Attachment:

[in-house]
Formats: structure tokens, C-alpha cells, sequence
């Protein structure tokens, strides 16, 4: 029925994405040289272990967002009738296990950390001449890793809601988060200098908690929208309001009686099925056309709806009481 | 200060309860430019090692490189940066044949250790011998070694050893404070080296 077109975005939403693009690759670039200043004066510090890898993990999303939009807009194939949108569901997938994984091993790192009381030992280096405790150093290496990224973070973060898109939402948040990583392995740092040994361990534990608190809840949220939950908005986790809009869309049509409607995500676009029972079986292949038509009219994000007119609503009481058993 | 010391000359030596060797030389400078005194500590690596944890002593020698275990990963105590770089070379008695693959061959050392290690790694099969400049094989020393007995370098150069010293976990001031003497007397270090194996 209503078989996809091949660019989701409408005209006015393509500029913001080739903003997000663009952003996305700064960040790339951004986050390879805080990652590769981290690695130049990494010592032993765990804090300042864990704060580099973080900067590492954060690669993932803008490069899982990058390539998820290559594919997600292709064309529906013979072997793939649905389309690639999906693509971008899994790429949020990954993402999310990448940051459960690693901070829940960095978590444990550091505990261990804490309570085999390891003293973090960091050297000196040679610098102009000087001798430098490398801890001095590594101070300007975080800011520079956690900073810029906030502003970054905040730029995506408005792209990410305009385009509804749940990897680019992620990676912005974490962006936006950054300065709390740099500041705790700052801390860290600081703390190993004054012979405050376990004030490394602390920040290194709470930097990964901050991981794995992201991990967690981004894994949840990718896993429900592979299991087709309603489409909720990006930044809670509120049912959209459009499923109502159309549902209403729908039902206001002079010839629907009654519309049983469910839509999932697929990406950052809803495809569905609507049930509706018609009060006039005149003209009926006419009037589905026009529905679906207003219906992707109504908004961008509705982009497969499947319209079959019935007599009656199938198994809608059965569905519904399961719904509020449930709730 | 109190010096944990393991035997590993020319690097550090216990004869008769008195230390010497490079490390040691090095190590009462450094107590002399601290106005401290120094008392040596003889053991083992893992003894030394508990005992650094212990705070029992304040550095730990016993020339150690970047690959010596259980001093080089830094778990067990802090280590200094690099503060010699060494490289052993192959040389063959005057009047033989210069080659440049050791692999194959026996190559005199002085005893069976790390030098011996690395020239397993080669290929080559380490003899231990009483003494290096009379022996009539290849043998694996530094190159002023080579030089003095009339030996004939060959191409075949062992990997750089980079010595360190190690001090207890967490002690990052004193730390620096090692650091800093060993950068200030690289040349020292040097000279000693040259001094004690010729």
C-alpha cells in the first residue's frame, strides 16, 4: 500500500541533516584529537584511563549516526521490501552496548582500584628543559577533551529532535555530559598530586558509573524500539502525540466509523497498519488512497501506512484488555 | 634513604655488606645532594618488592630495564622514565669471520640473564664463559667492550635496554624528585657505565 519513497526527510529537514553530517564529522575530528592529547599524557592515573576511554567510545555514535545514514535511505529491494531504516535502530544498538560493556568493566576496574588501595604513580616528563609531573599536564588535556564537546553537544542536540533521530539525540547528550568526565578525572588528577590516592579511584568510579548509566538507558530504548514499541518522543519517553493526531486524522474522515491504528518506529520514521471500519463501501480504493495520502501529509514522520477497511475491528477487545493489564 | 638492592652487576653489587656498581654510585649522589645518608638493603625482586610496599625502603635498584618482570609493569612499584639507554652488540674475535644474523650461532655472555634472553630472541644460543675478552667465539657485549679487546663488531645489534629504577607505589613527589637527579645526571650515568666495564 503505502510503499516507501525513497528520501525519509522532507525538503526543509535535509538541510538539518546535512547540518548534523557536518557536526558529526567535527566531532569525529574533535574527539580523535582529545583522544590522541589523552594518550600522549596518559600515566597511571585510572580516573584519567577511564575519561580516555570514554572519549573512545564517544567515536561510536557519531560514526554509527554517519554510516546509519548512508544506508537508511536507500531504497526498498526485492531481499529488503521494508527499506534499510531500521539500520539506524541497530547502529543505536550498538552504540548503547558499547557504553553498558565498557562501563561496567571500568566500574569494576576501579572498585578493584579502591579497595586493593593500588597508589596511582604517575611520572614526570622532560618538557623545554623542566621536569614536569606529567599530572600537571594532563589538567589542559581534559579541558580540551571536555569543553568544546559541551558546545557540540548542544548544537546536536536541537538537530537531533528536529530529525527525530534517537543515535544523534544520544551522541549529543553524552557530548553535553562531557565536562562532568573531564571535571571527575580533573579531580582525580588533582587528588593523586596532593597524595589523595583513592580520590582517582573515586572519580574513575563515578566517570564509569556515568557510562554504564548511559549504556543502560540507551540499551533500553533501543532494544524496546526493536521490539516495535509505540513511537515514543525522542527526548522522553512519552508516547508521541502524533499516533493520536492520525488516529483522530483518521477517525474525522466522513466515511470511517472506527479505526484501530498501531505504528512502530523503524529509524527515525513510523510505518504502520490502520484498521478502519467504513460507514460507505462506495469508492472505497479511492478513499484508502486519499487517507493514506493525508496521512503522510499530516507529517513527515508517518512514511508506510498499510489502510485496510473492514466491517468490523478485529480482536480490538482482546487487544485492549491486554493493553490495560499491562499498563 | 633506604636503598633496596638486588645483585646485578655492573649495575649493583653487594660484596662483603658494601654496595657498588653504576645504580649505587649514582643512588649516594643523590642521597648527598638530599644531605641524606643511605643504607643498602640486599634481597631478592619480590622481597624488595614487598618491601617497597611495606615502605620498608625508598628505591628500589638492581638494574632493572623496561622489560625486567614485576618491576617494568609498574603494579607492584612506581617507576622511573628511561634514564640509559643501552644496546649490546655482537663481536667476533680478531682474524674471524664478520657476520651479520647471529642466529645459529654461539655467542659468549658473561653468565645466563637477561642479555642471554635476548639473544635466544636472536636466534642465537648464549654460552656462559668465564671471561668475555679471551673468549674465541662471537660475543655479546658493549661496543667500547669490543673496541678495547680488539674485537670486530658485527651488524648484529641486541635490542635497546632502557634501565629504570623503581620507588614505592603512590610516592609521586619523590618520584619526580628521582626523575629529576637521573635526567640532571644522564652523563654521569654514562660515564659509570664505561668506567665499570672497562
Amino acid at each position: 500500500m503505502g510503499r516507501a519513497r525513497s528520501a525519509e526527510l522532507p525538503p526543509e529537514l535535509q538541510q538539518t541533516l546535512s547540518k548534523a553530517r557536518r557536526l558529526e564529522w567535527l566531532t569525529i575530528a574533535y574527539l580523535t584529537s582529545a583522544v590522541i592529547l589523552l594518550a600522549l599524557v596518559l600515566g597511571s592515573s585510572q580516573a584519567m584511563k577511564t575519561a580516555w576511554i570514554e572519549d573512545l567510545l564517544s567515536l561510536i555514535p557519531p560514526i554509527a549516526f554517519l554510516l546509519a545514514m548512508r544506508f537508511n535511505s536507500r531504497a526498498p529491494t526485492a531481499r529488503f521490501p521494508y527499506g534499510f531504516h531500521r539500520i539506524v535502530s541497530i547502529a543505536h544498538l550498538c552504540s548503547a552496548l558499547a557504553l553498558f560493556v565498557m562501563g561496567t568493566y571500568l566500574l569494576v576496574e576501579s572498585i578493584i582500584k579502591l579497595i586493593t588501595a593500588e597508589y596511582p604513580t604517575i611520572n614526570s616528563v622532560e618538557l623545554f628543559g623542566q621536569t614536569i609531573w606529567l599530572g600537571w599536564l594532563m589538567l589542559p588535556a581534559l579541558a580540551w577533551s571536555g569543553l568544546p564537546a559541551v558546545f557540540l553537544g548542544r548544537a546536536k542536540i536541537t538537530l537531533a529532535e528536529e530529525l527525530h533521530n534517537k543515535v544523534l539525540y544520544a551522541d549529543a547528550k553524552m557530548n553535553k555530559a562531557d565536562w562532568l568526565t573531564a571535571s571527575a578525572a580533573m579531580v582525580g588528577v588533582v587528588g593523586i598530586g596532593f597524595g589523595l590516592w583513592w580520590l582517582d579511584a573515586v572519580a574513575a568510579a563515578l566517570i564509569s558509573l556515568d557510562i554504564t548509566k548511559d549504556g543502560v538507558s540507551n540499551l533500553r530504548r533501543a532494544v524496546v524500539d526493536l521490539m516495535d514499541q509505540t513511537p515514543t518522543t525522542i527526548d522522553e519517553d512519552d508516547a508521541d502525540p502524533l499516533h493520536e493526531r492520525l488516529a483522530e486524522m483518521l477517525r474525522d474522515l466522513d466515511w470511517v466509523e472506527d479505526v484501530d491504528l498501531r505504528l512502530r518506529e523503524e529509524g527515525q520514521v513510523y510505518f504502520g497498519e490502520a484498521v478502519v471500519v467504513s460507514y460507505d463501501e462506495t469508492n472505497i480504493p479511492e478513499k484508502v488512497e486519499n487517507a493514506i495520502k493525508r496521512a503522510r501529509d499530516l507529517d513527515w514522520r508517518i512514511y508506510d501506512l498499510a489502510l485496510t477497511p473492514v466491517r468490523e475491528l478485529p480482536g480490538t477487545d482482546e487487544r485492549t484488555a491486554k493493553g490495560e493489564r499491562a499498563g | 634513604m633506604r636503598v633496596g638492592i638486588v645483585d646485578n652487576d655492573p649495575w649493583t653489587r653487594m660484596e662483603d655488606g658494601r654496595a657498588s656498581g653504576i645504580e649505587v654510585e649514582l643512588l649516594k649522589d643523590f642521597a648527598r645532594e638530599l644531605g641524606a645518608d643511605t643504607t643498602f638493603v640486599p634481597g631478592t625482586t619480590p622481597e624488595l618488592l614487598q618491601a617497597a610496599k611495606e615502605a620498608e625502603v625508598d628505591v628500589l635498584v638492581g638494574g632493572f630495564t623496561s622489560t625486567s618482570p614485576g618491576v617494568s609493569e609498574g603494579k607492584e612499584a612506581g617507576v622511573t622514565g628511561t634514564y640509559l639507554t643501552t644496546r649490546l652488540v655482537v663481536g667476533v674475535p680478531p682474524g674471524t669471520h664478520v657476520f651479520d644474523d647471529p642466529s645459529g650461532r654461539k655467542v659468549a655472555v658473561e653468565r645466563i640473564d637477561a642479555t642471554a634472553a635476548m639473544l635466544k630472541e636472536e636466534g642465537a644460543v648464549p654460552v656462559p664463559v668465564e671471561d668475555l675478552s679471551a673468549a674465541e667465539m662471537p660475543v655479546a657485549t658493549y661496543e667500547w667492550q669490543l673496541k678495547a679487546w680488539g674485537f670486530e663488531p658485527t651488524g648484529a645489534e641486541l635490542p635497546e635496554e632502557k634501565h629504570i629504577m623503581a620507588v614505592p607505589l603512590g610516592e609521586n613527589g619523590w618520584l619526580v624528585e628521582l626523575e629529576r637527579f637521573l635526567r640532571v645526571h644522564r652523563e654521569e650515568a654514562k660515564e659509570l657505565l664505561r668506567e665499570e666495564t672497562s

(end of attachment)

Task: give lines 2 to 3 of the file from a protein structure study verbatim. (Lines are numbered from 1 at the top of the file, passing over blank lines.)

Formats: structure tokens, C-alpha cells, sequence
């Protein structure tokens, strides 16, 4: 029925994405040289272990967002009738296990950390001449890793809601988060200098908690929208309001009686099925056309709806009481 | 200060309860430019090692490189940066044949250790011998070694050893404070080296 077109975005939403693009690759670039200043004066510090890898993990999303939009807009194939949108569901997938994984091993790192009381030992280096405790150093290496990224973070973060898109939402948040990583392995740092040994361990534990608190809840949220939950908005986790809009869309049509409607995500676009029972079986292949038509009219994000007119609503009481058993 | 010391000359030596060797030389400078005194500590690596944890002593020698275990990963105590770089070379008695693959061959050392290690790694099969400049094989020393007995370098150069010293976990001031003497007397270090194996 209503078989996809091949660019989701409408005209006015393509500029913001080739903003997000663009952003996305700064960040790339951004986050390879805080990652590769981290690695130049990494010592032993765990804090300042864990704060580099973080900067590492954060690669993932803008490069899982990058390539998820290559594919997600292709064309529906013979072997793939649905389309690639999906693509971008899994790429949020990954993402999310990448940051459960690693901070829940960095978590444990550091505990261990804490309570085999390891003293973090960091050297000196040679610098102009000087001798430098490398801890001095590594101070300007975080800011520079956690900073810029906030502003970054905040730029995506408005792209990410305009385009509804749940990897680019992620990676912005974490962006936006950054300065709390740099500041705790700052801390860290600081703390190993004054012979405050376990004030490394602390920040290194709470930097990964901050991981794995992201991990967690981004894994949840990718896993429900592979299991087709309603489409909720990006930044809670509120049912959209459009499923109502159309549902209403729908039902206001002079010839629907009654519309049983469910839509999932697929990406950052809803495809569905609507049930509706018609009060006039005149003209009926006419009037589905026009529905679906207003219906992707109504908004961008509705982009497969499947319209079959019935007599009656199938198994809608059965569905519904399961719904509020449930709730 | 109190010096944990393991035997590993020319690097550090216990004869008769008195230390010497490079490390040691090095190590009462450094107590002399601290106005401290120094008392040596003889053991083992893992003894030394508990005992650094212990705070029992304040550095730990016993020339150690970047690959010596259980001093080089830094778990067990802090280590200094690099503060010699060494490289052993192959040389063959005057009047033989210069080659440049050791692999194959026996190559005199002085005893069976790390030098011996690395020239397993080669290929080559380490003899231990009483003494290096009379022996009539290849043998694996530094190159002023080579030089003095009339030996004939060959191409075949062992990997750089980079010595360190190690001090207890967490002690990052004193730390620096090692650091800093060993950068200030690289040349020292040097000279000693040259001094004690010729």